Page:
SIGNING OF MAGNA CHARTA
The Great Charter is one of the most famous documents in history. Regarded as the foundation of English civil liberty, it also stands as the historic prototype of later declarations of human freedom in various lands. In the Great Charter, as observed by Green, “the vague expressions of the older charters were exchanged for precise and elaborate provisions. The Great Charter marks the transition from the age of traditional rights to the age of written legislation, of parliaments and statutes, which was soon to come.”
King John of England, although compelled to submit to the loss of his French provinces in 1204, never after lost sight of plans for the renewal of the war with France. A bitter controversy with Pope Innocent III began over an election for the archbishopric of Canterbury, and resulted in a bull deposing John, 1212, with a command to Philip of France to execute the deposition. John made terms with the Pope by agreeing to hold his kingdom in fief from the pontiff, and to pay an annual tribute of one thousand marks (1213).
John then invaded France, in alliance with Otho IV, Emperor of the Holy Roman Empire, and others, but was defeated at Bouvines, near Lille, 1214. This ended John’s endeavors to recover his lost power in France, and he could only think henceforth of ruling peaceably his own kingdom and preserving, to his own advantage, his now close connection with the Pope. But although the English King’s reign had been full of unfortunate events, the last and most grievous of his trials still awaited him, and “he was destined to pass through a series of more humiliating circumstances than had ever yet fallen to the lot of any other monarch.”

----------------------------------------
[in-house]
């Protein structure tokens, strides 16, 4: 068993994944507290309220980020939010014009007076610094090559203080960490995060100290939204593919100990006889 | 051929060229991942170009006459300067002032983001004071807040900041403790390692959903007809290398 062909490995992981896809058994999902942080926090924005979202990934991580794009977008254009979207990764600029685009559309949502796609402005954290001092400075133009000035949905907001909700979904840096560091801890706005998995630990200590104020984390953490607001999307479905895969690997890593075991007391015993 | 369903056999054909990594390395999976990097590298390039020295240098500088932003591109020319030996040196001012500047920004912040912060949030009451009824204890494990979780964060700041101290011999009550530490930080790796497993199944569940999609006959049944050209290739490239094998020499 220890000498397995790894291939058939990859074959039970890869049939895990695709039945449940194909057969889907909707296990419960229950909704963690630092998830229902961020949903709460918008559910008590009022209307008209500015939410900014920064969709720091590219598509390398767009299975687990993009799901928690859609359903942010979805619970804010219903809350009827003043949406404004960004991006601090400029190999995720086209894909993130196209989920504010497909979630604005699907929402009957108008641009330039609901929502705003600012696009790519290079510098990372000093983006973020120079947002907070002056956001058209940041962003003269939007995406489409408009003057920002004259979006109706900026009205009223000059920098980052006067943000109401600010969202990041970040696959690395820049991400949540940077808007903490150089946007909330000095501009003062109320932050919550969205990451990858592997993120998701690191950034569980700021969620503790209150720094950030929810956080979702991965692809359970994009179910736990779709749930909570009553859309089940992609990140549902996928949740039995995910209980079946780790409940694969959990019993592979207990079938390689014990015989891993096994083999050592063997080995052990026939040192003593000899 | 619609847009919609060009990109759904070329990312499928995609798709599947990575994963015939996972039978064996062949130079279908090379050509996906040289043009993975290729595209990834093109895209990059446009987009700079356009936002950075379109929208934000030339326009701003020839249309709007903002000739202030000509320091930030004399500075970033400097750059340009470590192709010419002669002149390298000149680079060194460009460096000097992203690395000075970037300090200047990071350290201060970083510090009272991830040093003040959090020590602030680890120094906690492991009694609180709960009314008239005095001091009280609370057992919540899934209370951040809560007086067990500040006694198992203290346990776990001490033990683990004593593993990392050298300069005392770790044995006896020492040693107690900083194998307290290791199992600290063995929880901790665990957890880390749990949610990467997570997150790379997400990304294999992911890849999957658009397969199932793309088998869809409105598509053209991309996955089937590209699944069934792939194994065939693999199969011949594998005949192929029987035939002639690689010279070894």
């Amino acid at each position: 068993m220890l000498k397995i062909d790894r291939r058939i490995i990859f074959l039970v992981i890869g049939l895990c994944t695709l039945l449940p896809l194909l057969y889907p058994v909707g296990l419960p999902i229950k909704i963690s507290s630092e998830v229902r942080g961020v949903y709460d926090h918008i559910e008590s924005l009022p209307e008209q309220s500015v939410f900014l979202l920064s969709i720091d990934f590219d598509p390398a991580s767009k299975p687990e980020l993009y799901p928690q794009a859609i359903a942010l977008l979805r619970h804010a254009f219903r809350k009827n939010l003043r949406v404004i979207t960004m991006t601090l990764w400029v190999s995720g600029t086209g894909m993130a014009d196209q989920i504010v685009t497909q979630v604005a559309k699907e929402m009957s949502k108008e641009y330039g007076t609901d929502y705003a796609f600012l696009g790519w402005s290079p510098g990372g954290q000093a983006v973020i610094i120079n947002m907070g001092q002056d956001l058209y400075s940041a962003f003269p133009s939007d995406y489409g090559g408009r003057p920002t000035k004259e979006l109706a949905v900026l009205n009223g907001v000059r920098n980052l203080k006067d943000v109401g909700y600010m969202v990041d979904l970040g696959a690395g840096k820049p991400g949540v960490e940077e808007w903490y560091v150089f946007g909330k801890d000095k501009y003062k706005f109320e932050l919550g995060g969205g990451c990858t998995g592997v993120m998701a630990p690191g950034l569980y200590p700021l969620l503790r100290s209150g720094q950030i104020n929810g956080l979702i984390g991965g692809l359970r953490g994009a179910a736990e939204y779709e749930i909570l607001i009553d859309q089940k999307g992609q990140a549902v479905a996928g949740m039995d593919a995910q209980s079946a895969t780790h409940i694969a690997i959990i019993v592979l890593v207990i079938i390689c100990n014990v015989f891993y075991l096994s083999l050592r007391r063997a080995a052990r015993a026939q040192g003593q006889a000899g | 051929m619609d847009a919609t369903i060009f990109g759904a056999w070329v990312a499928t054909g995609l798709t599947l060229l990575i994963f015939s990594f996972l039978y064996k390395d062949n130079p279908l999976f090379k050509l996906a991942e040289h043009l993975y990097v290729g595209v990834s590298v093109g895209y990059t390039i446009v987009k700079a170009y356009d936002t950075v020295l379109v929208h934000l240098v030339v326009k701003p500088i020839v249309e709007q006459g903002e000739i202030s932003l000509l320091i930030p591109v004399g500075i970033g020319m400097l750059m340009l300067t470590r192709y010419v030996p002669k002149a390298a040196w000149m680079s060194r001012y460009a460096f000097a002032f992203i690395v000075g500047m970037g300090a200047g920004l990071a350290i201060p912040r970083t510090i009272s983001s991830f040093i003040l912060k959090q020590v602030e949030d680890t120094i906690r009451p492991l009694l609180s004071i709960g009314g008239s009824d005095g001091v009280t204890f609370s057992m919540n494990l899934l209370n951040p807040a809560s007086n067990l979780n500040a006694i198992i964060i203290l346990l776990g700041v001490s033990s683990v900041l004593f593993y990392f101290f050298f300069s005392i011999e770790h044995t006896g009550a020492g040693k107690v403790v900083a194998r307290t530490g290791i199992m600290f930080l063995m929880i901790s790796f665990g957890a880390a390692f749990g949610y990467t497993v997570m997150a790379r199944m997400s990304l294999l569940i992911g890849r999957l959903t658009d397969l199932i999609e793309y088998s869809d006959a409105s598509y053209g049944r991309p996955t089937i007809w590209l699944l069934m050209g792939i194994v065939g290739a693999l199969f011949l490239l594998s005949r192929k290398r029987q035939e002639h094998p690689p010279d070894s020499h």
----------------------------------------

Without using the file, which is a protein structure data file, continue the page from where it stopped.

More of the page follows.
Under the feudal law of William the Conqueror, the ancient liberties of the Anglo-Saxons were greatly curtailed; in fact, the whole English people were reduced to a state of vassalage, which for the majority closely bordered upon actual slavery. Even the proud Norman barons themselves submitted to a kingly prerogative more absolute than was usual in feudal governments. A charter of comparative liberality had been granted by Henry I, renewed by Stephen, and confirmed by Henry II, but had never, either in letter or spirit, been made effective. And now came the great crisis in which the matters at issue—first between the King and his barons, but ultimately between the Grown and the subjects at large—were to be adjusted. The event was hastened by the exactions and impositions of John himself, and by personal as well as official conduct which rendered him odious to his people—these causes at length producing a general combination against him.
The effect of John’s lawless practices had already appeared in the general demand made by the barons of a restoration of their privileges; and after he had reconciled himself to the Pope, by abandoning the independence of the kingdom, he appeared to all his subjects in so mean a light that they universally thought they might with safety and honor insist upon their pretensions.